Although the number of PPC programs has been increasing over the past years, training and education for professionals have not kept pace. Evidence-based, consistent, comprehensive training courses for professionals involved in PPC across disciplines are not widely available. A lack of knowledge is linked to clinician discomfort in providing care for families affected by an LLC (36). Since the start of NCCP, educational initiatives were a priority, leading to the changing dynamics among units that forged cultural and clinical changes. Educational approaches were diverse and included formal annual training events, group lectures, and bedside training and mentoring.

The allocation of resources is a constant challenge for health care administrators, and yet, the lack of resources can have serious consequences on patient-centered quality care (37). A variety of approaches has helped keep the NCCP operational, including the strong motivation of the core team members to provide comfort care despite scarce resources, the availability of some IDT members to offer some extra hours, and a cohesive team mentality enabling optimal communication and shared successes. Plans to continue outreach to philanthropic foundations to ensure sustainability are a future priority.

Conclusion

Building a new program and changing organizational culture take strong motivation, commitments of time and energy, and, eventually, adequate funding. Clinical leaders can forward a consistent vision and focus on creating an ongoing narrative related to optimal comfort care for neonates with LLC and support for their families.

Data Availability Statement

The raw data supporting the conclusions of this article will be made available by the authors, without undue reservation.

Author Contributions

CW and EP conceptualized and designed the report, drafted the initial manuscript, and approved the final manuscript as submitted. Both authors contributed to the article and approved the submitted version.

Conflict of Interest

The authors declare that the research was conducted in the absence of any commercial or financial relationships that could be construed as a potential conflict of interest.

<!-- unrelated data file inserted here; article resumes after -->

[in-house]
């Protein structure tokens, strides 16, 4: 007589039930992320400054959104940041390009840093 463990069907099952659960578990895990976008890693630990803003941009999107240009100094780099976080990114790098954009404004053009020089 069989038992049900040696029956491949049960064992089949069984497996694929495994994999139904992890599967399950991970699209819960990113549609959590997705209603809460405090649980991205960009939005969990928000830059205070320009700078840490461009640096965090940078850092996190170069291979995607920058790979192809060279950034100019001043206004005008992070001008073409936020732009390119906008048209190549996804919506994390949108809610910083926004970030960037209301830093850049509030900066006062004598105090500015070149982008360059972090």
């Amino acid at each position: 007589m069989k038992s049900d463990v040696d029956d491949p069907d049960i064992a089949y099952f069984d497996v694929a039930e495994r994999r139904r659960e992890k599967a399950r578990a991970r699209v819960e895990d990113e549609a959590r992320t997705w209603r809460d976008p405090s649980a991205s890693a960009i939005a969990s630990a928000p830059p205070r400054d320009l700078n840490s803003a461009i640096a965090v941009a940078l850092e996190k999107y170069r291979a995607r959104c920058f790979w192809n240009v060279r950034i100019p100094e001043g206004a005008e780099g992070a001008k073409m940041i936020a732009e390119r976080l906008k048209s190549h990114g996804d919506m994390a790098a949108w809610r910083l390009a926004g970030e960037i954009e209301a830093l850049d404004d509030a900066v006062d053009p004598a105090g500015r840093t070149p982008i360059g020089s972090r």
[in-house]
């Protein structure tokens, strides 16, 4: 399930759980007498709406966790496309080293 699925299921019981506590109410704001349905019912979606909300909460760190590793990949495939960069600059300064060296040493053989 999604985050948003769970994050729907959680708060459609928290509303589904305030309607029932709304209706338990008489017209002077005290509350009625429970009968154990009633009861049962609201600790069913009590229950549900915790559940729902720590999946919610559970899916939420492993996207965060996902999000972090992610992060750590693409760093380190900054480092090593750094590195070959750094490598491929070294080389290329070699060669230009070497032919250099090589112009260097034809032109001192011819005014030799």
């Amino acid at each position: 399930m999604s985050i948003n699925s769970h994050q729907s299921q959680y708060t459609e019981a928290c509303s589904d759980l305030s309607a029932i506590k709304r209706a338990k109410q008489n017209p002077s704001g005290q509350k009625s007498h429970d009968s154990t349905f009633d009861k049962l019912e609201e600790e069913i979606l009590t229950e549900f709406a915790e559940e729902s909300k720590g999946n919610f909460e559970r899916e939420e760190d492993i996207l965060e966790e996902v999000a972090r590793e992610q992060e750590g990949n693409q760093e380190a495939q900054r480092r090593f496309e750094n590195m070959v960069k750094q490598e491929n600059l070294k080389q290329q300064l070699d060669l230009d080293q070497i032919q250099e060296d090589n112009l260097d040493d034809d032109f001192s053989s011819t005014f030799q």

Acknowledgments

We express our heartfelt thanks to each of the Neonatal Comfort Care Program team member for their dedication to patients and families and for providing information for this manuscript: Catherine Cha, Ruth Downing, Monica Joshi, Frances McCarthy, Solimar Santiago-Warner, Dorothy Smok, Rochelle Steinwurtzel, Marianne Verzosa, Emilee Walker-Cornetta. Their expertise, commitment, and support are extraordinary.

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Keywords: interdisciplinary care, program development, life limiting conditions, perinatal palliative care (PPC), neonatal palliative care

Citation: Wool C and Parravicini E (2020) The Neonatal Comfort Care Program: Origin and Growth Over 10 Years. Front. Pediatr. 8:588432. doi: 10.3389/fped.2020.588432

Received: 28 July 2020; Accepted: 18 September 2020;
Published: 30 October 2020.

Edited by:

Lewis Phillip Rubin, MedStar Georgetown University Hospital, United States

Reviewed by:

Rita Marie Ryan, Case Western Reserve University, United States
Jonathan Michael Davis, Tufts University, United States

Copyright © 2020 Wool and Parravicini. This is an open-access article distributed under the terms of the Creative Commons Attribution License (CC BY). The use, distribution or reproduction in other forums is permitted, provided the original author(s) and the copyright owner(s) are credited and that the original publication in this journal is cited, in accordance with accepted academic practice. No use, distribution or reproduction is permitted which does not comply with these terms.

*Correspondence: Elvira Parravicini, ep127@cumc.columbia.edu